Just what the world needs: More consultants

Just what the world needs: More consultants

Summary: Accenture is about to disappoint those who believe the last thing the corporate world needs is more consultants. Accenture, the giant consultant firm, says it wants to double its ranks of 13,000 "management consultant professionals.

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Accenture is about to disappoint those who believe the last thing the corporate world needs is more consultants.

Accenture, the giant consultant firm, says it wants to double its ranks of 13,000 "management consultant professionals."

Meanwhile, Accenture said it wants to add all those consultants in the next three years. Can you clone consultants?

The company said "the plan to nearly double the number of these professionals will enable the company to expand the breadth and depth of its management consulting services globally, in developed markets such as the United States, United Kingdom and Germany, as well as in rapidly evolving markets such as India, China and Brazil."

In other words, globalization is driving Accenture's consultant hiring orgy? We can't wait. Just imagine the management buzzwords these additional consultants can create. The models for business prowess will also multiply--as will the billable hours. The one downside: The return on your IT projects may not improve. After all, someone has to pay all of these new consultants.

Topic: Browser

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5 comments
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  • What's wrong with consultants ??

    It's an honorable profession, and appealing to experienced professionals who prefer leveraging their varied backgrounds to solve a broader range of problems than they might in a 9-to-5 cubicle job.

    IT departments are not locked in to hiring an individual with a specific skill set which may not merit a full-time "lifer" position and absorb the loaded costs of a full-time employee.

    As far as I know, Accenture is no worse than any other large consulting firm out there. Consultants often are required to travel extensively, and spend much time away from their families and friends. It costs money to compensate people who are willing to do that.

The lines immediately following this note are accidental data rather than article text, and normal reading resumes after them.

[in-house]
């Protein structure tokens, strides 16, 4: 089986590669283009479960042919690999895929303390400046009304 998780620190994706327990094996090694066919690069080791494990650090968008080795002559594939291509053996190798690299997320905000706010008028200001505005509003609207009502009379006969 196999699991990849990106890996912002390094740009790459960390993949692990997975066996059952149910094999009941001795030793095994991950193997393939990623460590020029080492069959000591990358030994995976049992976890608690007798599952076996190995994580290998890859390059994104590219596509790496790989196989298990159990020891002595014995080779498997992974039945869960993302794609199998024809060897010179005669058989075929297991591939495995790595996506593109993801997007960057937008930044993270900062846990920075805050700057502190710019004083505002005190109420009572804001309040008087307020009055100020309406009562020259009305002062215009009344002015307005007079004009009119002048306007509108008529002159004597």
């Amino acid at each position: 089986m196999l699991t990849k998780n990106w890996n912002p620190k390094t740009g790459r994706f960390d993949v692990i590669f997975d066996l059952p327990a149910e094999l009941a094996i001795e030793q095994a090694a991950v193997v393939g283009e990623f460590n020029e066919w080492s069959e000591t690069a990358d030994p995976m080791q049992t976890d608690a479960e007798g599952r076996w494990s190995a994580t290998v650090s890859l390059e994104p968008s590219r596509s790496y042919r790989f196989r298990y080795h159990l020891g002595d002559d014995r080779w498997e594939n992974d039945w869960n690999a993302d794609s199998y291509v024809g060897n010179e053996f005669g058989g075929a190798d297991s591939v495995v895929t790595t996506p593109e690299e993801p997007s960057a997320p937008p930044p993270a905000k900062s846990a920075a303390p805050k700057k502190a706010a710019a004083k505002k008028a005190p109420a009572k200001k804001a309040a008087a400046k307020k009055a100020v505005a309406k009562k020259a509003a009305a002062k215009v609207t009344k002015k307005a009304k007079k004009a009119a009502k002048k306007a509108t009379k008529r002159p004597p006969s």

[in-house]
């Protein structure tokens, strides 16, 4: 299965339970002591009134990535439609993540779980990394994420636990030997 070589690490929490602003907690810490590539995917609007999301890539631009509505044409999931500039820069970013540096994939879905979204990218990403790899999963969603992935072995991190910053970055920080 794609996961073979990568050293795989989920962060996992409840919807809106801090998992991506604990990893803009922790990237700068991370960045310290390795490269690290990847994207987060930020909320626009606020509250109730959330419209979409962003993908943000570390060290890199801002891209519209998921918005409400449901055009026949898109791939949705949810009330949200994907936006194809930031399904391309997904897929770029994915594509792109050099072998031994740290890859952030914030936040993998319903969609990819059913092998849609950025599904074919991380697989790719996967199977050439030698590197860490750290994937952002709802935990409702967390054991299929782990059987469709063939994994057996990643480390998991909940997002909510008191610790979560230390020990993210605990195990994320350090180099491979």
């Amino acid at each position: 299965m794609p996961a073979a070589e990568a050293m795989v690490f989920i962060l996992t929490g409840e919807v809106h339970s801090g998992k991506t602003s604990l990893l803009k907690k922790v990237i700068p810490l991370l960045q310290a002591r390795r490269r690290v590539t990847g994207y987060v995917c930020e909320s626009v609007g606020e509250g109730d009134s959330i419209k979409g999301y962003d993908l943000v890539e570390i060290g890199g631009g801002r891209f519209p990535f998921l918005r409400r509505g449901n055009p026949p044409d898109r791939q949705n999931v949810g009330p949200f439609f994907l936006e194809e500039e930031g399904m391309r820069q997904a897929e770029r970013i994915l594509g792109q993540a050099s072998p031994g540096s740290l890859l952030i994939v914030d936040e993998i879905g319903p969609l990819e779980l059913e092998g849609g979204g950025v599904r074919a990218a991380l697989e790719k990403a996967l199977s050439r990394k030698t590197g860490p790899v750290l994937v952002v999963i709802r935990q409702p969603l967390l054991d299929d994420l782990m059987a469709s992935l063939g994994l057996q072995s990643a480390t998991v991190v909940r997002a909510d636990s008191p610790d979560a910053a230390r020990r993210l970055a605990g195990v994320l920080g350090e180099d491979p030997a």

JackPastor
    • perhaps

      but sometimes hiring a consultant to do the job can cost as much or more than having in-house I.T. professionals. Every company will have to weigh the pros and cons of each.
      Badgered
  • Despair on Consulting

    I love Despair's take on Consulting:
    If your not part of the solution, there's good money to be made in prolonging the problem!
    Douglas Karr
  • Despair on Consulting

    I love Despair's take on Consulting:
    If you're not part of the solution, there's good money to be made in prolonging the problem!
    Douglas Karr
  • My experience indicates...

    I have been in the computer business now for nearly 30 years. I have seen many successful projects done both 'in house' and through consultants. My observation is that the 'in house' projects produce better and more robust solutions.

    There are a number of reasons why this is so, but the most important - in my opinion - is that consultants have no continuing link to the company. Therefore they are not invested in the project's results like those who will have to work with it. They will have cashed their checks and will be long gone when the house of cards they have sold you collapses under the weight of your business needs.

    In house teams, on the other hand, know that it is they who will be cleaning up the mess if the project fails. As such, I have found that they take far greater care in both the design and implementation phases of a project.

    This is not to say that *all* in house projects will turn out better than ones done with consultants, but in my experience - all other things being equal - an in house staff produces a superior end result.

    Just my $0.02 USD based on 28 years in the business, and your opinion (especially if you *are* a consultant) may vary.

    Regards,
    Jon
    JonathonDoe